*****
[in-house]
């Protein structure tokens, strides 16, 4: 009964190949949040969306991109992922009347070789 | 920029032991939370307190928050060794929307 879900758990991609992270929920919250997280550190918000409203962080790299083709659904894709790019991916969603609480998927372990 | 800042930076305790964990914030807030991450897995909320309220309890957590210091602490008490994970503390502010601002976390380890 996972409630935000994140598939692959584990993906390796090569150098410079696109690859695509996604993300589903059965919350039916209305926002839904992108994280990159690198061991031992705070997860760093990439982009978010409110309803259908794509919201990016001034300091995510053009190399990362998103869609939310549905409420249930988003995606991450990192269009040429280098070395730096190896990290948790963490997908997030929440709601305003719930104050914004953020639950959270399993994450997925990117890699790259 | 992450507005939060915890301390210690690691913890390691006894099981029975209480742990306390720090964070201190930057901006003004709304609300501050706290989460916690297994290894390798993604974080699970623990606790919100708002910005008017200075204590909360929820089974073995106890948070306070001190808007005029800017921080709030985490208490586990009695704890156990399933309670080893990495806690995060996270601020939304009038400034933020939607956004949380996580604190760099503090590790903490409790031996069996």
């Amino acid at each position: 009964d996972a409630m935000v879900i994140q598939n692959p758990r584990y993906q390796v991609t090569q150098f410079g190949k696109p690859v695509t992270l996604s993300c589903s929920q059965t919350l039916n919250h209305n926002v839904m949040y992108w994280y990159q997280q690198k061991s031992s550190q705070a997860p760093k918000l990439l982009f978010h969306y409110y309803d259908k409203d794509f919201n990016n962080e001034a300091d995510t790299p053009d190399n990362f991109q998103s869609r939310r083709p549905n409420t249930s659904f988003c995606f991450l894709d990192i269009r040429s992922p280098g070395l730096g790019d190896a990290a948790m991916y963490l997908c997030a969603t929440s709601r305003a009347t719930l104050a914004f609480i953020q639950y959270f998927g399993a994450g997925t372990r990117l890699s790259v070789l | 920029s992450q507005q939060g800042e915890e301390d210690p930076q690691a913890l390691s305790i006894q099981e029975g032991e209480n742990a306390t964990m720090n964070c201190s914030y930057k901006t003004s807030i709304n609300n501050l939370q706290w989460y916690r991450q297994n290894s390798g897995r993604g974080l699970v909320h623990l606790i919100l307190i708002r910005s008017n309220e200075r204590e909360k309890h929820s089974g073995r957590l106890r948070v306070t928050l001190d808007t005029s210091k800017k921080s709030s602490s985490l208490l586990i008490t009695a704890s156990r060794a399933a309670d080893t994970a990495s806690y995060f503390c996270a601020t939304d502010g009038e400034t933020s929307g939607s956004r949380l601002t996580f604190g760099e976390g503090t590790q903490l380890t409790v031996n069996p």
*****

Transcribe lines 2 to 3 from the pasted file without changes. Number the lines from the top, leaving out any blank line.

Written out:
């Protein structure tokens, strides 16, 4: 009964190949949040969306991109992922009347070789 | 920029032991939370307190928050060794929307 879900758990991609992270929920919250997280550190918000409203962080790299083709659904894709790019991916969603609480998927372990 | 800042930076305790964990914030807030991450897995909320309220309890957590210091602490008490994970503390502010601002976390380890 996972409630935000994140598939692959584990993906390796090569150098410079696109690859695509996604993300589903059965919350039916209305926002839904992108994280990159690198061991031992705070997860760093990439982009978010409110309803259908794509919201990016001034300091995510053009190399990362998103869609939310549905409420249930988003995606991450990192269009040429280098070395730096190896990290948790963490997908997030929440709601305003719930104050914004953020639950959270399993994450997925990117890699790259 | 992450507005939060915890301390210690690691913890390691006894099981029975209480742990306390720090964070201190930057901006003004709304609300501050706290989460916690297994290894390798993604974080699970623990606790919100708002910005008017200075204590909360929820089974073995106890948070306070001190808007005029800017921080709030985490208490586990009695704890156990399933309670080893990495806690995060996270601020939304009038400034933020939607956004949380996580604190760099503090590790903490409790031996069996």
């Amino acid at each position: 009964d996972a409630m935000v879900i994140q598939n692959p758990r584990y993906q390796v991609t090569q150098f410079g190949k696109p690859v695509t992270l996604s993300c589903s929920q059965t919350l039916n919250h209305n926002v839904m949040y992108w994280y990159q997280q690198k061991s031992s550190q705070a997860p760093k918000l990439l982009f978010h969306y409110y309803d259908k409203d794509f919201n990016n962080e001034a300091d995510t790299p053009d190399n990362f991109q998103s869609r939310r083709p549905n409420t249930s659904f988003c995606f991450l894709d990192i269009r040429s992922p280098g070395l730096g790019d190896a990290a948790m991916y963490l997908c997030a969603t929440s709601r305003a009347t719930l104050a914004f609480i953020q639950y959270f998927g399993a994450g997925t372990r990117l890699s790259v070789l | 920029s992450q507005q939060g800042e915890e301390d210690p930076q690691a913890l390691s305790i006894q099981e029975g032991e209480n742990a306390t964990m720090n964070c201190s914030y930057k901006t003004s807030i709304n609300n501050l939370q706290w989460y916690r991450q297994n290894s390798g897995r993604g974080l699970v909320h623990l606790i919100l307190i708002r910005s008017n309220e200075r204590e909360k309890h929820s089974g073995r957590l106890r948070v306070t928050l001190d808007t005029s210091k800017k921080s709030s602490s985490l208490l586990i008490t009695a704890s156990r060794a399933a309670d080893t994970a990495s806690y995060f503390c996270a601020t939304d502010g009038e400034t933020s929307g939607s956004r949380l601002t996580f604190g760099e976390g503090t590790q903490l380890t409790v031996n069996p």